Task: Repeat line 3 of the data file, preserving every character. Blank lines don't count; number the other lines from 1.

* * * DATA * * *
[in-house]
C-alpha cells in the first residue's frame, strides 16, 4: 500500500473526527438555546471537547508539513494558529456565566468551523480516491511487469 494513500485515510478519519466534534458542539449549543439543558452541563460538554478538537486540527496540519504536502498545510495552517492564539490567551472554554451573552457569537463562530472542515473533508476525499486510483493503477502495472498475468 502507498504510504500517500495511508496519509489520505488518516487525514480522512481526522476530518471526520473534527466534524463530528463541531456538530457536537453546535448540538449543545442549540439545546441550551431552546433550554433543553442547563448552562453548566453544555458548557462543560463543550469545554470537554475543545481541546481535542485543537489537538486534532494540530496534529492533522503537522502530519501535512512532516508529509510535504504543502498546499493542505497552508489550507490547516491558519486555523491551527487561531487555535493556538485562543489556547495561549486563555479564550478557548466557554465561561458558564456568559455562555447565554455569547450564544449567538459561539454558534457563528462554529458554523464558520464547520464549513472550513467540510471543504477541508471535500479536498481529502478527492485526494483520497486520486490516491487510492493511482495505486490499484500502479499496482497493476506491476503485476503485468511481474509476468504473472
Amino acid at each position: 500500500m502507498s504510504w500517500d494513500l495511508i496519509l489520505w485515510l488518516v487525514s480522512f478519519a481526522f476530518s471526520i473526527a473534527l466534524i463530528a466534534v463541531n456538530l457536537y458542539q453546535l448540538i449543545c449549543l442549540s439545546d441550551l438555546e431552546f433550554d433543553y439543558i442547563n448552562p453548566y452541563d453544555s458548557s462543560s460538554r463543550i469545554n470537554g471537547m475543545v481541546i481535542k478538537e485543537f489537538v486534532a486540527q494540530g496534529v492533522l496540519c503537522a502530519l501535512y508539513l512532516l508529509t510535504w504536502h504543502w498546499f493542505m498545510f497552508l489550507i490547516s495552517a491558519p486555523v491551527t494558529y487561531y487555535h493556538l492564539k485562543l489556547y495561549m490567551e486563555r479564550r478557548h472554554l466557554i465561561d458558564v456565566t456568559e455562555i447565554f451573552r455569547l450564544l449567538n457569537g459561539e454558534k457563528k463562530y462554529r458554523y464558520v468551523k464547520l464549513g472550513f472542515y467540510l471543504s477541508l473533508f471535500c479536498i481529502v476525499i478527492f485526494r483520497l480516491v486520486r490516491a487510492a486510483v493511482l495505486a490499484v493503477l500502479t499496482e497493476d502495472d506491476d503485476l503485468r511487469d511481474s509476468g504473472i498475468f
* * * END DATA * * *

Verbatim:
Amino acid at each position: 500500500m502507498s504510504w500517500d494513500l495511508i496519509l489520505w485515510l488518516v487525514s480522512f478519519a481526522f476530518s471526520i473526527a473534527l466534524i463530528a466534534v463541531n456538530l457536537y458542539q453546535l448540538i449543545c449549543l442549540s439545546d441550551l438555546e431552546f433550554d433543553y439543558i442547563n448552562p453548566y452541563d453544555s458548557s462543560s460538554r463543550i469545554n470537554g471537547m475543545v481541546i481535542k478538537e485543537f489537538v486534532a486540527q494540530g496534529v492533522l496540519c503537522a502530519l501535512y508539513l512532516l508529509t510535504w504536502h504543502w498546499f493542505m498545510f497552508l489550507i490547516s495552517a491558519p486555523v491551527t494558529y487561531y487555535h493556538l492564539k485562543l489556547y495561549m490567551e486563555r479564550r478557548h472554554l466557554i465561561d458558564v456565566t456568559e455562555i447565554f451573552r455569547l450564544l449567538n457569537g459561539e454558534k457563528k463562530y462554529r458554523y464558520v468551523k464547520l464549513g472550513f472542515y467540510l471543504s477541508l473533508f471535500c479536498i481529502v476525499i478527492f485526494r483520497l480516491v486520486r490516491a487510492a486510483v493511482l495505486a490499484v493503477l500502479t499496482e497493476d502495472d506491476d503485476l503485468r511487469d511481474s509476468g504473472i498475468f